The CIA began its active meddling in Syria in 1949, barely a year after the agency’s creation… Syria’s democratically elected president, Shukri-al-Kuwaiti, hesitated to approve the Trans Arabian Pipeline, an American project intended to connect the oil fields of Saudi Arabia to the ports of Lebanon via Syria.
by Mike Whitney
The conflict in Syria is not a war in the conventional sense of the word. It is a regime change operation, just like Libya and Iraq were regime change operations.
The main driver of the conflict is the country that’s toppled more than 50 sovereign governments since the end of World War 2 [see williamblum.org]. We’re talking about the United States, of course.
Washington is the hands-down regime change champion; no one else even comes close. That being the case, one might assume the American people would notice the pattern of intervention, see through the propaganda, and assign blame accordingly. But that never seems to happen and it probably won’t happen here either. No matter how compelling the evidence may be, the brainwashed American people always believe their government is doing the right thing.
But the United States is not doing the right thing in Syria. Arming, training and funding Islamic extremists that have killed half a million people, displaced seven million more and turned the country into an uninhabitable wasteland is not the right thing. It is the wrong thing, the immoral thing. And the US is involved in this conflict for all the wrong reasons, the foremost of which is gas. The US wants to install a puppet regime in Damascus so it can secure pipeline corridors in the East, oversee the transport of vital energy reserves from Qatar to the EU, and make sure that those reserves continue to be denominated in US dollars that are recycled into US Treasuries and US financial assets. This is the basic recipe for maintaining US dominance in the Middle East and for extending America’s imperial grip on global power into the future.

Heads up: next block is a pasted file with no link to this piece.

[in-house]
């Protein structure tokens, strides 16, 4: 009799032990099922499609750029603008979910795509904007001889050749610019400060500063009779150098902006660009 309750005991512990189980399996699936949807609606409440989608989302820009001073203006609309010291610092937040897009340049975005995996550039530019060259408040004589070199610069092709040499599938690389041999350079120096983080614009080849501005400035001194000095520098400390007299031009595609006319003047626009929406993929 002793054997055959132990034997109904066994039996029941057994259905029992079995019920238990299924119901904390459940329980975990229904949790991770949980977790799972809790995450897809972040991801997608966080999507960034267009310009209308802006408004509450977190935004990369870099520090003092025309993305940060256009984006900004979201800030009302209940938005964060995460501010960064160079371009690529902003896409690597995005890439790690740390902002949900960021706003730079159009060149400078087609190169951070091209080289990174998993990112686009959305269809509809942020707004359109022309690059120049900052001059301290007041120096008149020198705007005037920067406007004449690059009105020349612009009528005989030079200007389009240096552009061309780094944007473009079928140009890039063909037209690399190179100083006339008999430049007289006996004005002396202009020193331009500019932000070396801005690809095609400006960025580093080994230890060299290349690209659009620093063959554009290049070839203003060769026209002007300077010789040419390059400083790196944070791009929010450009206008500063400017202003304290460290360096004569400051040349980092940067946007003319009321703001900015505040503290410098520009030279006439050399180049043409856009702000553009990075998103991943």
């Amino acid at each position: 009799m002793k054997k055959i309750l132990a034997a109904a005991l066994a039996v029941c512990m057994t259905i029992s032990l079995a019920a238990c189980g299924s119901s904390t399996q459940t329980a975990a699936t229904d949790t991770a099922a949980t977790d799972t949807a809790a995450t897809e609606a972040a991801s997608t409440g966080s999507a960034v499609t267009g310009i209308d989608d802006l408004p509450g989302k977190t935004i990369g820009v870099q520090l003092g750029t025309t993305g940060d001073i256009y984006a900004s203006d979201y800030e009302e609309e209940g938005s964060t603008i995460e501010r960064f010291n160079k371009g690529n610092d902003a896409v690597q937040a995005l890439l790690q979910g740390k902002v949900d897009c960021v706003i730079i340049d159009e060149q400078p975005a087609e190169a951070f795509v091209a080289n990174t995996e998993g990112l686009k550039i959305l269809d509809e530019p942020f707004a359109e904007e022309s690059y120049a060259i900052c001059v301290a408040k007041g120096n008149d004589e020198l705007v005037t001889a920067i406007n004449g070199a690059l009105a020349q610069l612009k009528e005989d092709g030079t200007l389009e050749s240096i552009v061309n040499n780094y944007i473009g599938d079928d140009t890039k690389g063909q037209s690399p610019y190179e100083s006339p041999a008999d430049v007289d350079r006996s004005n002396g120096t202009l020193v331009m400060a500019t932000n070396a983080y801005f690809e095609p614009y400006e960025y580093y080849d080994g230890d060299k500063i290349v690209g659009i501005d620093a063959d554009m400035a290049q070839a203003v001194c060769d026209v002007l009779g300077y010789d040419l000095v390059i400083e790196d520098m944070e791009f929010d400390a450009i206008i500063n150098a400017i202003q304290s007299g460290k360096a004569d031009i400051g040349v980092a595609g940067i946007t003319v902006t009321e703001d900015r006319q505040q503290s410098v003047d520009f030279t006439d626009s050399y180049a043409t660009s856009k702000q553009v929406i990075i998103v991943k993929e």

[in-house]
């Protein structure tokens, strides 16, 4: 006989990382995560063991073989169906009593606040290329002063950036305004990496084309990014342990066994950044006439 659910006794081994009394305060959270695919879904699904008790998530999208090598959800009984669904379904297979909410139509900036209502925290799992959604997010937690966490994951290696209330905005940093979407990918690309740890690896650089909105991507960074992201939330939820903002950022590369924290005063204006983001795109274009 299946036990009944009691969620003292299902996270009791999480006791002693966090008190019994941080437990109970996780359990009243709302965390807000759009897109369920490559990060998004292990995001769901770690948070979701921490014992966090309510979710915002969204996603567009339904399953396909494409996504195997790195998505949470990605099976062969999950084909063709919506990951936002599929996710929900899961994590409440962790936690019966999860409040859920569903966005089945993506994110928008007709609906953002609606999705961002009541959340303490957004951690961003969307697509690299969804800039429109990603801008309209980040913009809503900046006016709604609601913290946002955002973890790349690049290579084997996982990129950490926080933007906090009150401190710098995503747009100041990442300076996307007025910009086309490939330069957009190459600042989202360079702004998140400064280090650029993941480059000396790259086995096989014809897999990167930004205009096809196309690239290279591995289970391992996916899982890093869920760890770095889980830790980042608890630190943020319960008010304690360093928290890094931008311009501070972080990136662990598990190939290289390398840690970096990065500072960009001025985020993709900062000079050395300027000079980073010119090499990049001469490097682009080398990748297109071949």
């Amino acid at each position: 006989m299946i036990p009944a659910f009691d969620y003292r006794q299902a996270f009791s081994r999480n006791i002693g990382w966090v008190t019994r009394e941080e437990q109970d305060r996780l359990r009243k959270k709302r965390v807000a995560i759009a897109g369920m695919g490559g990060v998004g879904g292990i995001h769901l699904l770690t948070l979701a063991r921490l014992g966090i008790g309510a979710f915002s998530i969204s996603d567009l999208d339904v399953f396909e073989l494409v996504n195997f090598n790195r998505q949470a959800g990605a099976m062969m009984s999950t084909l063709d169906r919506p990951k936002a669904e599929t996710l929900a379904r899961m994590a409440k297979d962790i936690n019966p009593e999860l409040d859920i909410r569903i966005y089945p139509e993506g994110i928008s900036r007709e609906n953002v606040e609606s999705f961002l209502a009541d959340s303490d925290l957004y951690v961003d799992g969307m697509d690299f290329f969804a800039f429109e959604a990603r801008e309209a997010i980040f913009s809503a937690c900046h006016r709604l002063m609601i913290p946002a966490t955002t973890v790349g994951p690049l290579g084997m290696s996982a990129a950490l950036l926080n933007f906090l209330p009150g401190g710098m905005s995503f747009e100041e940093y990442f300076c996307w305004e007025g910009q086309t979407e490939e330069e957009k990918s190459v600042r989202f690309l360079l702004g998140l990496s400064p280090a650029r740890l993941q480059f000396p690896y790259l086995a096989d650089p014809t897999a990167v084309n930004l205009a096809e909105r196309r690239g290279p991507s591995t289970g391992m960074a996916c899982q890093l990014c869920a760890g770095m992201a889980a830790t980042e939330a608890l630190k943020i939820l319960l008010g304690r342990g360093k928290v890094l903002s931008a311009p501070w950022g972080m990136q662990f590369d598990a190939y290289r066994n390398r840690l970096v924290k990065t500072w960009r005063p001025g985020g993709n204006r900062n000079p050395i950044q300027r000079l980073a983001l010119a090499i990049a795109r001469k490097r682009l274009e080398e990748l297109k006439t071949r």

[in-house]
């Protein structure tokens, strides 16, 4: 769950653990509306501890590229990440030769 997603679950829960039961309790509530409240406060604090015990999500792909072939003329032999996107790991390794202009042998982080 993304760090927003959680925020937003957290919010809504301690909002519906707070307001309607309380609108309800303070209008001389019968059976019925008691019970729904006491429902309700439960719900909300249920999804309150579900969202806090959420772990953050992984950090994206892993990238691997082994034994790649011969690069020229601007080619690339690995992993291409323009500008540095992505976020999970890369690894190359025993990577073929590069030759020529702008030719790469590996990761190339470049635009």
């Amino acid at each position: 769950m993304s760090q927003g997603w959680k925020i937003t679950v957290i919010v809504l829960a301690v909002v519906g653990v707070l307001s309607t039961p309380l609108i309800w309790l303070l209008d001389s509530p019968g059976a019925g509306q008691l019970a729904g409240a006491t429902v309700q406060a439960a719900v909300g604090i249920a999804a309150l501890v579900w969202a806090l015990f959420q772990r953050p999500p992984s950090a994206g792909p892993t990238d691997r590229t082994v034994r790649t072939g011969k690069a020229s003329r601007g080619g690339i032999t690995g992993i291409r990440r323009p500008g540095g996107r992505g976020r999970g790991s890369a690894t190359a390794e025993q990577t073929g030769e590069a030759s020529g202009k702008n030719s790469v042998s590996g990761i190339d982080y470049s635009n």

The war in Syria did not begin when the government of Bashar al-Assad cracked down on protestors in the spring of 2011. That version of events is obfuscating hogwash. The war began in 2009, when Assad rejected a Qatari plan to transport gas from Qatar to the EU via Syria. As Robert F. Kennedy Jr. explains in his excellent article, Syria: Another Pipeline War:
“The $10 billion, 1,500km pipeline through Saudi Arabia, Jordan, Syria and Turkey… would have linked Qatar directly to European energy markets via distribution terminals in Turkey… The Qatar/Turkey pipeline would have given the Sunni Kingdoms of the Persian Gulf decisive domination of world natural gas markets and strengthen Qatar, America’s closest ally in the Arab world…
In 2009, Assad announced that he would refuse to sign the agreement to allow the pipeline to run through Syria “to protect the interests of our Russian ally… Assad further enraged the Gulf’s Sunni monarchs by endorsing a Russian approved “Islamic pipeline” running from Iran’s side of the gas field through Syria and to the ports of Lebanon. The Islamic pipeline would make Shia Iran instead of Sunni Qatar, the principal supplier to the European energy market and dramatically increase Tehran’s influence in the Mid-East and the world…”
Naturally, the Saudis, Qataris, Turks and Americans were furious at Assad, but what could they do? How could they prevent him from choosing his own business partners and using his own sovereign territory to transport gas to market?
What they could do is what any good Mafia Don would do: break a few legs and steal whatever he wanted. In this particular situation, Washington, and its scheming allies, decided to launch a clandestine proxy-war against Damascus, kill or depose Assad, and make damn sure the western oil giants nabbed the future pipeline contracts and controlled the flow of energy to Europe. That was the plan at least. Here’s more from Kennedy:
“Secret cables and reports by the US, Saudi and Israeli intelligence agencies indicate that the moment Assad rejected the Qatari pipeline, military and intelligence planners quickly arrived at the consensus that fomenting a Sunni uprising in Syria to overthrow the uncooperative Bashar Assad was a feasible path to achieving the shared objective of completing the Qatar/Turkey gas link. In 2009, according to WikiLeaks, soon after Bashar Assad rejected the Qatar pipeline, the CIA began funding opposition groups in Syria.” – Robert F. Kennedy Jr., Why the Arabs don’t want us in Syria (Politico).